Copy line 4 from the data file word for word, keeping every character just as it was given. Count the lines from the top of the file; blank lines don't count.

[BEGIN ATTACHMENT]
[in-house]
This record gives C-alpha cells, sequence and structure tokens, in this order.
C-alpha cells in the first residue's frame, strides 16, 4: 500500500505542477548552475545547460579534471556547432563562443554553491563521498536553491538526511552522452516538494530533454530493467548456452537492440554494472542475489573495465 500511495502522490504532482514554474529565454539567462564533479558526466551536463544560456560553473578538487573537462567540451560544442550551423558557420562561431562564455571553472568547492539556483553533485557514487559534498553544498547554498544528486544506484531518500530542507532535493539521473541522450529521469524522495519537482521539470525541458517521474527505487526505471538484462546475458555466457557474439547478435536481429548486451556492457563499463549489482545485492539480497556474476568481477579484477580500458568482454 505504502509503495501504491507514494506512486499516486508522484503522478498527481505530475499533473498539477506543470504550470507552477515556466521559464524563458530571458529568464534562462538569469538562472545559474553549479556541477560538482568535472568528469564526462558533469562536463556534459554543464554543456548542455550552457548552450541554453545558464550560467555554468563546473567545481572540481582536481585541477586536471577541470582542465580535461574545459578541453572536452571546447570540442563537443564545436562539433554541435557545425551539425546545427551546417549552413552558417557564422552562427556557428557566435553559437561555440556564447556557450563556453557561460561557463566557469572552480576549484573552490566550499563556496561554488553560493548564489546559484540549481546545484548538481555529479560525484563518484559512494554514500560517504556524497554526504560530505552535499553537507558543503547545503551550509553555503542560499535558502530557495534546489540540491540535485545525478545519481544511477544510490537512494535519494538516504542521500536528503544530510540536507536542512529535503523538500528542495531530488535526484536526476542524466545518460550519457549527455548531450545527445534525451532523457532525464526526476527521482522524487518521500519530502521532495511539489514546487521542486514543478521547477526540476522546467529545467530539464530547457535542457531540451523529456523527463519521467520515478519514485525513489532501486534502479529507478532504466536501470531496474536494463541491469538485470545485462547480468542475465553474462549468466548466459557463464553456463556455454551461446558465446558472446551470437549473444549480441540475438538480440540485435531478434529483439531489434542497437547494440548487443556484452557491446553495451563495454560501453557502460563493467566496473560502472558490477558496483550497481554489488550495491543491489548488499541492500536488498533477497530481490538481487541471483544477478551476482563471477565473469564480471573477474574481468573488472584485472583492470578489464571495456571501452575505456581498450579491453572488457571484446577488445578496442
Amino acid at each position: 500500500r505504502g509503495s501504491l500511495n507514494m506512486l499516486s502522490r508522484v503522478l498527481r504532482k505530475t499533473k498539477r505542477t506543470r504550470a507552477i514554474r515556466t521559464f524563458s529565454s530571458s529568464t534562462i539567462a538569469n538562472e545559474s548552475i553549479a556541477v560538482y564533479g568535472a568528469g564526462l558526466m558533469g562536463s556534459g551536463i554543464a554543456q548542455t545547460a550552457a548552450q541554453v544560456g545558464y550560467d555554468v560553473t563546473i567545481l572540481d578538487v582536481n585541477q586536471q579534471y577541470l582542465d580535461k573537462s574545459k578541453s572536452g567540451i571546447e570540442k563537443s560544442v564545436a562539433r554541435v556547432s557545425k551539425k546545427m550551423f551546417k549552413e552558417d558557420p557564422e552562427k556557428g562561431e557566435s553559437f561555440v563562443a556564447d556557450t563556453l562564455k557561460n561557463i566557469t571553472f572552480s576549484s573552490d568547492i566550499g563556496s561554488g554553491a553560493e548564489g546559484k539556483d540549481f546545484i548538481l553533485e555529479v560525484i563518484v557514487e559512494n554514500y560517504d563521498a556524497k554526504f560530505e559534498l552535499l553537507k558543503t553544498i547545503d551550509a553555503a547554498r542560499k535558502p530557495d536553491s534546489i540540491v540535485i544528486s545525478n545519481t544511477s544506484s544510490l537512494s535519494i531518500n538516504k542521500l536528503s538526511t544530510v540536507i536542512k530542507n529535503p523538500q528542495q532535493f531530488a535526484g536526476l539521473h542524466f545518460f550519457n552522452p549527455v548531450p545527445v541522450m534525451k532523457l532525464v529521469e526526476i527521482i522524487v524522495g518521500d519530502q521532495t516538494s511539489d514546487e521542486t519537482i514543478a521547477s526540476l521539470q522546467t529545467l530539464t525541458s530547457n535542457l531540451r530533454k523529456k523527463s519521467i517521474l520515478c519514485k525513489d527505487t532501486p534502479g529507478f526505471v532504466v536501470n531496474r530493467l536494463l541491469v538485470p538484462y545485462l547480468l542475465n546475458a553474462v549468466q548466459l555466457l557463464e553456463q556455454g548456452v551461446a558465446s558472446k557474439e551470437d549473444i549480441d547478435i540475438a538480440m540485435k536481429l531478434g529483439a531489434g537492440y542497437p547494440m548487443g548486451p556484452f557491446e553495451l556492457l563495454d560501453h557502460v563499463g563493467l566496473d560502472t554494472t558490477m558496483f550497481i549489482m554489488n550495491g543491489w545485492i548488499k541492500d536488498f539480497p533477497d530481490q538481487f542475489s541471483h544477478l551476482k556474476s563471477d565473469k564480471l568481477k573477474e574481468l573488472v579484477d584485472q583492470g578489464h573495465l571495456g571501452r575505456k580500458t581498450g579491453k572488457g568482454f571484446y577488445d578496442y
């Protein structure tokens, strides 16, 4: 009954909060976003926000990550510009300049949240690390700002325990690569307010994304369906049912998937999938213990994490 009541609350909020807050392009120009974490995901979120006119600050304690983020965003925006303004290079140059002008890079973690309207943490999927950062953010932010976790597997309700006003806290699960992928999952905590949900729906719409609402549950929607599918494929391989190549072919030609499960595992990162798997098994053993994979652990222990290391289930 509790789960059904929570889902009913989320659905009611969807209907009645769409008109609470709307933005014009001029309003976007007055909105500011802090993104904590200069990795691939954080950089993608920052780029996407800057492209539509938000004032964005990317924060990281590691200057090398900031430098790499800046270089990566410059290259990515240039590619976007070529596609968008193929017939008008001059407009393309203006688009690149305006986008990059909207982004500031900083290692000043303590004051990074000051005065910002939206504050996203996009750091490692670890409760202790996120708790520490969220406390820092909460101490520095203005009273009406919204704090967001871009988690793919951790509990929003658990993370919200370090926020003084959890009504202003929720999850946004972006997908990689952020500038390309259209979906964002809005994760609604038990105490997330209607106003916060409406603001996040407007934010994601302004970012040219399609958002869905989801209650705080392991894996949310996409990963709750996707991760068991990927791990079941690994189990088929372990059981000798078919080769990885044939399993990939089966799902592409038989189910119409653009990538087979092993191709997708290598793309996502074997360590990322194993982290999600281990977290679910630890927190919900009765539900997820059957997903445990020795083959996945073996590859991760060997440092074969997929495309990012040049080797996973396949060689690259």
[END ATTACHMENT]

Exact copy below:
Amino acid at each position: 500500500r505504502g509503495s501504491l500511495n507514494m506512486l499516486s502522490r508522484v503522478l498527481r504532482k505530475t499533473k498539477r505542477t506543470r504550470a507552477i514554474r515556466t521559464f524563458s529565454s530571458s529568464t534562462i539567462a538569469n538562472e545559474s548552475i553549479a556541477v560538482y564533479g568535472a568528469g564526462l558526466m558533469g562536463s556534459g551536463i554543464a554543456q548542455t545547460a550552457a548552450q541554453v544560456g545558464y550560467d555554468v560553473t563546473i567545481l572540481d578538487v582536481n585541477q586536471q579534471y577541470l582542465d580535461k573537462s574545459k578541453s572536452g567540451i571546447e570540442k563537443s560544442v564545436a562539433r554541435v556547432s557545425k551539425k546545427m550551423f551546417k549552413e552558417d558557420p557564422e552562427k556557428g562561431e557566435s553559437f561555440v563562443a556564447d556557450t563556453l562564455k557561460n561557463i566557469t571553472f572552480s576549484s573552490d568547492i566550499g563556496s561554488g554553491a553560493e548564489g546559484k539556483d540549481f546545484i548538481l553533485e555529479v560525484i563518484v557514487e559512494n554514500y560517504d563521498a556524497k554526504f560530505e559534498l552535499l553537507k558543503t553544498i547545503d551550509a553555503a547554498r542560499k535558502p530557495d536553491s534546489i540540491v540535485i544528486s545525478n545519481t544511477s544506484s544510490l537512494s535519494i531518500n538516504k542521500l536528503s538526511t544530510v540536507i536542512k530542507n529535503p523538500q528542495q532535493f531530488a535526484g536526476l539521473h542524466f545518460f550519457n552522452p549527455v548531450p545527445v541522450m534525451k532523457l532525464v529521469e526526476i527521482i522524487v524522495g518521500d519530502q521532495t516538494s511539489d514546487e521542486t519537482i514543478a521547477s526540476l521539470q522546467t529545467l530539464t525541458s530547457n535542457l531540451r530533454k523529456k523527463s519521467i517521474l520515478c519514485k525513489d527505487t532501486p534502479g529507478f526505471v532504466v536501470n531496474r530493467l536494463l541491469v538485470p538484462y545485462l547480468l542475465n546475458a553474462v549468466q548466459l555466457l557463464e553456463q556455454g548456452v551461446a558465446s558472446k557474439e551470437d549473444i549480441d547478435i540475438a538480440m540485435k536481429l531478434g529483439a531489434g537492440y542497437p547494440m548487443g548486451p556484452f557491446e553495451l556492457l563495454d560501453h557502460v563499463g563493467l566496473d560502472t554494472t558490477m558496483f550497481i549489482m554489488n550495491g543491489w545485492i548488499k541492500d536488498f539480497p533477497d530481490q538481487f542475489s541471483h544477478l551476482k556474476s563471477d565473469k564480471l568481477k573477474e574481468l573488472v579484477d584485472q583492470g578489464h573495465l571495456g571501452r575505456k580500458t581498450g579491453k572488457g568482454f571484446y577488445d578496442y